Anthropologists say ancient cultures simply patterned their gods after the rebirth and death of plants in the natural world, the changing seasons or the rising and setting of the sun. People worshipped them, blurring the lines between fiction and reality, in hopes of ensuring better harvests in the future.

But another possibility is that some of these myths predate and resemble Christ’s death and resurrection so strongly, that C.S. Lewis wrote about how the pagan myths of the past, when analyzed, all seem to reflect back to the gospel story of redemption – as though God the Father merely spoke through them to lead the world to his Son.

The Bigger Picture

Myths are symbolic of how life always emerges out of death. They remind us of how all things must pass, like dust to dust, ashes to ashes, because “all flesh is grass”, to quote Isaiah, who contrasted the brevity of human life with eternity. There is nothing to fear.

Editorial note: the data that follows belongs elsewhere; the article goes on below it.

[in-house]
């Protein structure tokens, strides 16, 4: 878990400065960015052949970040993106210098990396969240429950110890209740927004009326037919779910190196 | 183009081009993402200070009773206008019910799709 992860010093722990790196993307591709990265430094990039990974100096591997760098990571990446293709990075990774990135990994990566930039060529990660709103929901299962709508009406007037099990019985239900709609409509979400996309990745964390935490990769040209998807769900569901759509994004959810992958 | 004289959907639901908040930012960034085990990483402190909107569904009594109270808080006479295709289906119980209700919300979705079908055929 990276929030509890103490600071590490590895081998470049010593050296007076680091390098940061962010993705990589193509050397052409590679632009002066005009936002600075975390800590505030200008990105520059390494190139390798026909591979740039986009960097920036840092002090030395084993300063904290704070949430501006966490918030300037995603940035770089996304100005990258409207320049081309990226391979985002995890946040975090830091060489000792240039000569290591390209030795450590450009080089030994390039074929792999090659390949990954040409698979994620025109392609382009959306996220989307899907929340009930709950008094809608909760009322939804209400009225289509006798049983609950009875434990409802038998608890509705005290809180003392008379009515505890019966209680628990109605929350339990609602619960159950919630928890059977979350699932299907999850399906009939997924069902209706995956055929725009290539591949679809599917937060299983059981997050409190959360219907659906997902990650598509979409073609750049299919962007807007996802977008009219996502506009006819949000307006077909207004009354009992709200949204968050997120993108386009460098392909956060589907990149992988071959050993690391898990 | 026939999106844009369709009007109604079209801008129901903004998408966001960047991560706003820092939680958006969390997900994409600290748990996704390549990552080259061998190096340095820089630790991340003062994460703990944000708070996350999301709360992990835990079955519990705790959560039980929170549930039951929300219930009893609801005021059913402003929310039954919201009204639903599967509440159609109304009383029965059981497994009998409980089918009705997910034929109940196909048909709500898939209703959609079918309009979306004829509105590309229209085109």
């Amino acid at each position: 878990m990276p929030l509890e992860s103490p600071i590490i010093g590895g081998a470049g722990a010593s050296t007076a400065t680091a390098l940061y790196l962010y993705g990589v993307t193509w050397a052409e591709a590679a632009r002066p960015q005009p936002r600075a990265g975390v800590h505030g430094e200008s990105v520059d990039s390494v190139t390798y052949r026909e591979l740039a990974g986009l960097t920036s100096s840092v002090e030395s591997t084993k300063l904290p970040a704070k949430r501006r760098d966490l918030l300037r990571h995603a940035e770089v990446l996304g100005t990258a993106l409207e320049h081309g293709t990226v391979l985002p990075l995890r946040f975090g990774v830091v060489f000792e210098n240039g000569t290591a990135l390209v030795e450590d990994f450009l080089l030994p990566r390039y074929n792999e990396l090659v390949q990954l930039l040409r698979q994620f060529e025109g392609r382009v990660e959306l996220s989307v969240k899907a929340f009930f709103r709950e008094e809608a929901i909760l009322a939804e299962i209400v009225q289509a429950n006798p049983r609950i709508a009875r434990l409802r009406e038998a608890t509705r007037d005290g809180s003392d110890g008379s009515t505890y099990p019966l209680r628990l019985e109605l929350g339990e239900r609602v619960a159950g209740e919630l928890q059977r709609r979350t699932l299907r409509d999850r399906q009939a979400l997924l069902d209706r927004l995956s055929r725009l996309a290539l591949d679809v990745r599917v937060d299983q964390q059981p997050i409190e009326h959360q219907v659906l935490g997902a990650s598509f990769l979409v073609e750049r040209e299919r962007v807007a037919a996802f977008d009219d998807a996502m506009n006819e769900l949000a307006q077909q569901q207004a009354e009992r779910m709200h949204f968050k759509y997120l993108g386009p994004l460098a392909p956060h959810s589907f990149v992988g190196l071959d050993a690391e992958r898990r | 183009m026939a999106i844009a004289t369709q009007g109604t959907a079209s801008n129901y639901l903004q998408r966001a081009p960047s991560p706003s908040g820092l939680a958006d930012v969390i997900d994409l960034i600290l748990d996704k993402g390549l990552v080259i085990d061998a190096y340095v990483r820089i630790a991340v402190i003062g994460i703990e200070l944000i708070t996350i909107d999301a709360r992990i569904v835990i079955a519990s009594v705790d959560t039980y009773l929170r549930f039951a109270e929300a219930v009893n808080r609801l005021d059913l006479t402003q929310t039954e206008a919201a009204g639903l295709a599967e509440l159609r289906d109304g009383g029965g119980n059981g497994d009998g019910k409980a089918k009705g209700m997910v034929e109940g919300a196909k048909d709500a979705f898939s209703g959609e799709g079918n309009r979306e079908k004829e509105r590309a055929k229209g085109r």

In the unfolding of history, our lives are but a fraction of the bigger picture.

Along these lines, people are all connected. Despite our differences, we hold the same ideals, share the same thoughts, express the same fears and treasure the same hopes through the myths we create.

There are moments when, for a split second, we are either shocked out of our senses or everything starts to make sense. The grand narrative of Life –  of which we are but a part – throws open its pages and we begin to see, to feel, to sense, to love. When the dream ends, everything returns to normal and we sink back to our routines, our dilemmas, like nothing happened. We lose the magic, disconnecting ourselves from the rest of humanity.